Hospitals have suffered repeated cuts to Medicare and Medicaid payments, soaking up $136 billion of new cuts since 2010, according to the American Hospital Association, and a total estimated impact of $500 billion over ten years The rationale is that the rising number of patients with private insurance will yield higher revenues and that, coupled with efficiencies, can offset the decline in Medicare payments. Additionally, health systems are absorbing reductions implemented as part of Taxpayer Relief Act of 2012 (-0.8 percent), and the sequestration implemented as part of the Budget Control Act of 2011 (-2.0 percent). The net impact of all of these adjustments is Health Systems received a 0.9 percent increase in payments even though inflation suggests an increase of 2.4 percent was required. However, if changes to Obamacare results in fewer Americans having private insurance, then hospitals will suffer lower insurance reimbursement revenues at a time when Medicare payments are already falling — a double whammy.
MACRA makes sense
Whenever pushing reform, it's important not to ditch what's working. MACRA, coming into effect in 2017, changes how clinicians are paid for treating Medicare patients. It replaces the automatic increases of the old fee-for-service model with a system that rewards doctors who have healthier populations, improve patient experience and lower costs. Under the Medicare Access and CHIP Reauthorization Act of 2015 (MACRA), Medicare payments to clinicians will only rise 0.5 percent annually through 2019 and then will not increase through 2024. Most clinicians under the new system can qualify for a 4 percent incentive (rising to 9 percent by 2022) if they reach certain cost and performance targets, plus a possible lump sum bonus. Conversely, they can be hit with a penalty of up to 4 percent (9 percent by 2022) if they fall short. In addition, the top quartile of doctors can get an additional bonus, up to 10 percent, for exceptional performance. MACRA became law thanks to broad bipartisan support for moving to performance-based pay and away from the old fee-for-service model. We should give MACRA time to work.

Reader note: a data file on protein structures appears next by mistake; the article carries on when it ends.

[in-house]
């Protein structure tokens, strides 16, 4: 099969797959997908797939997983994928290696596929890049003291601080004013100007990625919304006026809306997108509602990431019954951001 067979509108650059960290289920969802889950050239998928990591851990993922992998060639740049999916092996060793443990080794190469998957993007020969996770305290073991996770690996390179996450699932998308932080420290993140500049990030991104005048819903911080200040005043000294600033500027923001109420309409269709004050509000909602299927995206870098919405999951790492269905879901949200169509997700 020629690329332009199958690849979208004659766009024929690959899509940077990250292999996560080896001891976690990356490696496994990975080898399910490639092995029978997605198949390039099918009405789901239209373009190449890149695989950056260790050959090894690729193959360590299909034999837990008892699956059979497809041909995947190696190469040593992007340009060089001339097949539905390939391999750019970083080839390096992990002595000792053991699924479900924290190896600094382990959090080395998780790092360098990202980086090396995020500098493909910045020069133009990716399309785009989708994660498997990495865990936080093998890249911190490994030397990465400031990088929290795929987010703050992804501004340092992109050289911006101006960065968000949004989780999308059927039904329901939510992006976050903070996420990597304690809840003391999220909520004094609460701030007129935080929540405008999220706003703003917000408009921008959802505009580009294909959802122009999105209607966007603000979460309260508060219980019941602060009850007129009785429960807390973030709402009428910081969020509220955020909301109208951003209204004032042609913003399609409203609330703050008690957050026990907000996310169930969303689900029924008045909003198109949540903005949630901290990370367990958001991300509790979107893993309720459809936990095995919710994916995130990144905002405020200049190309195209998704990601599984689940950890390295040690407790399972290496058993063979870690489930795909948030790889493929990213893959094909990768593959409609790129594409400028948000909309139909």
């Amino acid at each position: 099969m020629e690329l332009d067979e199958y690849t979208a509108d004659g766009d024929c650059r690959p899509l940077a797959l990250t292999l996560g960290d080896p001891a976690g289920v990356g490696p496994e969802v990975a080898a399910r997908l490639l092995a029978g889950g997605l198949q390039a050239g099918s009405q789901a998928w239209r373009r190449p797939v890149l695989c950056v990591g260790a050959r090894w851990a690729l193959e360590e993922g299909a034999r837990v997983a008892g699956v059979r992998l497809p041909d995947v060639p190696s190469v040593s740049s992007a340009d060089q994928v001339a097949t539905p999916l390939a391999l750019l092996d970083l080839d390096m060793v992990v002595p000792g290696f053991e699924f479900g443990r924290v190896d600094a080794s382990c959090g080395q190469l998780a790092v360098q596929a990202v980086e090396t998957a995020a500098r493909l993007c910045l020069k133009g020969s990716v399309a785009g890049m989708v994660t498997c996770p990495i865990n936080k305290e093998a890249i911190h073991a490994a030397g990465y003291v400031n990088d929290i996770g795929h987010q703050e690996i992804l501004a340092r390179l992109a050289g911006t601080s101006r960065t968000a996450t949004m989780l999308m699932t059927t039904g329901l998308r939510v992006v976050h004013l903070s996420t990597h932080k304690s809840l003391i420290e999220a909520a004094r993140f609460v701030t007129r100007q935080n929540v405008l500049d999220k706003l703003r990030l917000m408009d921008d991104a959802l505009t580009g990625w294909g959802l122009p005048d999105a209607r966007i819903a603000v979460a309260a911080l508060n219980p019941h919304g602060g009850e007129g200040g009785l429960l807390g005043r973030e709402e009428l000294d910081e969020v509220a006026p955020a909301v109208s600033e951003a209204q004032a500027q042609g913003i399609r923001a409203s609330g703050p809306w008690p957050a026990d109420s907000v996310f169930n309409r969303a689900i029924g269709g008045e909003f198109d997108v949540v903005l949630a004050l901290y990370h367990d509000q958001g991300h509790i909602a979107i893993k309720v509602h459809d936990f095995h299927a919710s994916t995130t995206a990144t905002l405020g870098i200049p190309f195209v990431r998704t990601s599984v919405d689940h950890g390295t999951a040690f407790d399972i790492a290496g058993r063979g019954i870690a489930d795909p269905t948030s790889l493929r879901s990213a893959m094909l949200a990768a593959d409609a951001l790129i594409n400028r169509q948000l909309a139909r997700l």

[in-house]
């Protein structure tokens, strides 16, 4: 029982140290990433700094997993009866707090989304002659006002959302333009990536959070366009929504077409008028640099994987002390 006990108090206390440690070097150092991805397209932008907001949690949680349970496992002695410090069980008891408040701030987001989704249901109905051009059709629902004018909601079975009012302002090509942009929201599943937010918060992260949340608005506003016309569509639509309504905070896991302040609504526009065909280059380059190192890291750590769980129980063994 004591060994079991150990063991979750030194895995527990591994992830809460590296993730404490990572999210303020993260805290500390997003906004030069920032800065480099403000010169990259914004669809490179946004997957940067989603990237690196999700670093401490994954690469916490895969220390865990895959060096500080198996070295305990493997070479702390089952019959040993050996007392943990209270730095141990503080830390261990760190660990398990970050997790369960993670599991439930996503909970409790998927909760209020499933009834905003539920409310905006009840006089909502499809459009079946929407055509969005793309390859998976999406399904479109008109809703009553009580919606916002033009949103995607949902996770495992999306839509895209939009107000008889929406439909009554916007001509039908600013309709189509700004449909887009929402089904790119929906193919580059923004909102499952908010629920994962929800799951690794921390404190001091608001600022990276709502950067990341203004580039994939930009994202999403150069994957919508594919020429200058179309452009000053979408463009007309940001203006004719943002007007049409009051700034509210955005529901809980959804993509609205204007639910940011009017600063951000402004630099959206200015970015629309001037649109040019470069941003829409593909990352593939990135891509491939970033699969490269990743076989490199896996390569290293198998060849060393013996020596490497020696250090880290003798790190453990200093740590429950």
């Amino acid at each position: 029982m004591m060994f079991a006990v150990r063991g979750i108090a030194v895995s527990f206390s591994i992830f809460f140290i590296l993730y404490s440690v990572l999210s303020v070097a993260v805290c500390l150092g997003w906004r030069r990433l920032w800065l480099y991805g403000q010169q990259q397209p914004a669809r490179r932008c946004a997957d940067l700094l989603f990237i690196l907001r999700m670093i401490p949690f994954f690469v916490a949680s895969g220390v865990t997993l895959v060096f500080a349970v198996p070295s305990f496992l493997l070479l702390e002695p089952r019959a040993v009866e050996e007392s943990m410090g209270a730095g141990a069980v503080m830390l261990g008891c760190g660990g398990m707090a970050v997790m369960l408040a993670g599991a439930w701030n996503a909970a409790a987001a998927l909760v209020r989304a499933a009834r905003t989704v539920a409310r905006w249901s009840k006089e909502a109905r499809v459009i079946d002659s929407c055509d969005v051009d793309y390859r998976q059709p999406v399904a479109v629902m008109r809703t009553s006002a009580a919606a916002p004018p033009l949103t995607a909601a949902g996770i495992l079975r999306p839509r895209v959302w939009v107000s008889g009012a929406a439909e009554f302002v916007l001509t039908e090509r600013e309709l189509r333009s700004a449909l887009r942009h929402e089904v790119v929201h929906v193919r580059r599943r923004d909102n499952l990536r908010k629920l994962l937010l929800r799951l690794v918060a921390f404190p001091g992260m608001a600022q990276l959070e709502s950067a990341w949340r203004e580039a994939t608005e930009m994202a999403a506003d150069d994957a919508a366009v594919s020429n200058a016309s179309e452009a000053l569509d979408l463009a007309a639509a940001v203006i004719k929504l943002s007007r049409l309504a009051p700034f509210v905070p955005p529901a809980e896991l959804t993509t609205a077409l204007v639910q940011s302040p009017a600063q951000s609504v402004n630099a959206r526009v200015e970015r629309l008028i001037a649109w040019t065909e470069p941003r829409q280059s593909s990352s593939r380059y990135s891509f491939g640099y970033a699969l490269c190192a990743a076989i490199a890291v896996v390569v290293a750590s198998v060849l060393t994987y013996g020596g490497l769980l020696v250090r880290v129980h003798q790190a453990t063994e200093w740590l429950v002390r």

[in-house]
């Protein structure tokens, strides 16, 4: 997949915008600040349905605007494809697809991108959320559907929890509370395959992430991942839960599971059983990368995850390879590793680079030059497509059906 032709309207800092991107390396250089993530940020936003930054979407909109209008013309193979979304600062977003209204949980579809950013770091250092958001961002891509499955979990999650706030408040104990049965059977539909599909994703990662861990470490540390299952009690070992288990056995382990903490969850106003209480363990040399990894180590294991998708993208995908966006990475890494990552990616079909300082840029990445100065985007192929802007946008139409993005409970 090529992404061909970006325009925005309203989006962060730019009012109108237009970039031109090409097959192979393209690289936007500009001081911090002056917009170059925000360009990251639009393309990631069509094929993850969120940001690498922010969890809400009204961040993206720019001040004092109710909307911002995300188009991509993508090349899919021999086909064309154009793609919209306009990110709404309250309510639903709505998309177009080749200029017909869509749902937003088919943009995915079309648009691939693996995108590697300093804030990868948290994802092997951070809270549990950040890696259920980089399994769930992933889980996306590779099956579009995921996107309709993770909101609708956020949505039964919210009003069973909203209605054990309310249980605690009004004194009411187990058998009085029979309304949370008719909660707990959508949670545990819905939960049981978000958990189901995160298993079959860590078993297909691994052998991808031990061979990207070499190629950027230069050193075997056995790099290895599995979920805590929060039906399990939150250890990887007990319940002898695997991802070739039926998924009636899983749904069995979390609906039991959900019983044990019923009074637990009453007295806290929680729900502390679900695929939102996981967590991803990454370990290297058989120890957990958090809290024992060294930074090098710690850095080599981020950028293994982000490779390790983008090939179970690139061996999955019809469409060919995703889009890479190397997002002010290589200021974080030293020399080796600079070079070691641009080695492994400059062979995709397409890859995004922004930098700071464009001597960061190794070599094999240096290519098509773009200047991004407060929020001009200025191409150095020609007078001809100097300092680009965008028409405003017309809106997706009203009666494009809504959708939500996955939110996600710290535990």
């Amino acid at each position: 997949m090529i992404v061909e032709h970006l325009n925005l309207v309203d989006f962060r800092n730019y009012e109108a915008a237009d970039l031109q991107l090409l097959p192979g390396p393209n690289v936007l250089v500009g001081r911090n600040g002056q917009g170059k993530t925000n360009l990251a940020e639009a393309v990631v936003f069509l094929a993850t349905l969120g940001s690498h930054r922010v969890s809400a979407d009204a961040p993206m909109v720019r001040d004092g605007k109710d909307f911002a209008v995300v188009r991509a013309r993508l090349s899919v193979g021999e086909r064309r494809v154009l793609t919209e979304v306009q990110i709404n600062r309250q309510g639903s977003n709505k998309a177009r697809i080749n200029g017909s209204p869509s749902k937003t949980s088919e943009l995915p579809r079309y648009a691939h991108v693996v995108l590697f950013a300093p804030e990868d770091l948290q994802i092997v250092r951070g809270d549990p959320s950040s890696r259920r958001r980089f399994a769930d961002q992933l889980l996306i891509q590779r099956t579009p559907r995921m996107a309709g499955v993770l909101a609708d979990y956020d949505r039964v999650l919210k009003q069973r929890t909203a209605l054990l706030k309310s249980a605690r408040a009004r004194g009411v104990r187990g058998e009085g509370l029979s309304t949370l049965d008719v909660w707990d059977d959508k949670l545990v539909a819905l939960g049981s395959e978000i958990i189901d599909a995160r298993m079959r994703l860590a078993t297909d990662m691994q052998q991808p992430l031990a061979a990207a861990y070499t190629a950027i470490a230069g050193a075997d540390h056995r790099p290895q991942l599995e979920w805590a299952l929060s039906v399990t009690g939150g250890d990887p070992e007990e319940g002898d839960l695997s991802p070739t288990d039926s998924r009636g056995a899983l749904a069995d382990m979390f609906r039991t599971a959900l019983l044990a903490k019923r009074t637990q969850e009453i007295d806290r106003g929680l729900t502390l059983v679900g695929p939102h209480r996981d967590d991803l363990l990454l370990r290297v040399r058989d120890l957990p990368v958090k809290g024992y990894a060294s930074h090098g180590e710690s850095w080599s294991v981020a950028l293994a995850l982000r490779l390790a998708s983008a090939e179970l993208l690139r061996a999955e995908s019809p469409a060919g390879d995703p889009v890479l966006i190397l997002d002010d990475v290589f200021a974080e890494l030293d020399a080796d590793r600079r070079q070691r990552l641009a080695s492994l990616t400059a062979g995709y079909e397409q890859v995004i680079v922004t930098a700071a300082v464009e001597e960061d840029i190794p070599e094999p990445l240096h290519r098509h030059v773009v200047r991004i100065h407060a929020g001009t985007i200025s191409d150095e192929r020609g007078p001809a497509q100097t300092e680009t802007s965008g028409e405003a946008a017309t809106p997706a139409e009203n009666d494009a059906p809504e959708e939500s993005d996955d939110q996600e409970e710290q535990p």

A race to the bottom?
As Trump ponders what might replace Obamacare, he may incorporate the ideas of House Speaker Paul Ryan, who wants to increase participation in privately managed Medicare Advantage (MA) insurance programs, and potentially implementing defined contributions to an HAS that individuals would use to purchase the MA plan of their choice . The problem is that such plans are effectively subsidized by the full-service insurance plans that turn a healthy profit for insurers. Once more people enroll in Medicare Advantage programs, a growing number of employers and middle-class Americans will likely demand stripped-down policies too. If that results in fewer Americans buying full-service health insurance, ironically the cost of those cheaper policies will rise.
One thing is certain — the days of rising reimbursement rates are over. While our political leaders are considering changes, hospitals should prioritize improving their business. Administrators should push to become more efficient, establish better community relationships in order to drive better health outcomes and establish cost strategies to treat certain conditions. Hospitals making progress toward those goals will succeed no matter what the future holds for Obamacare.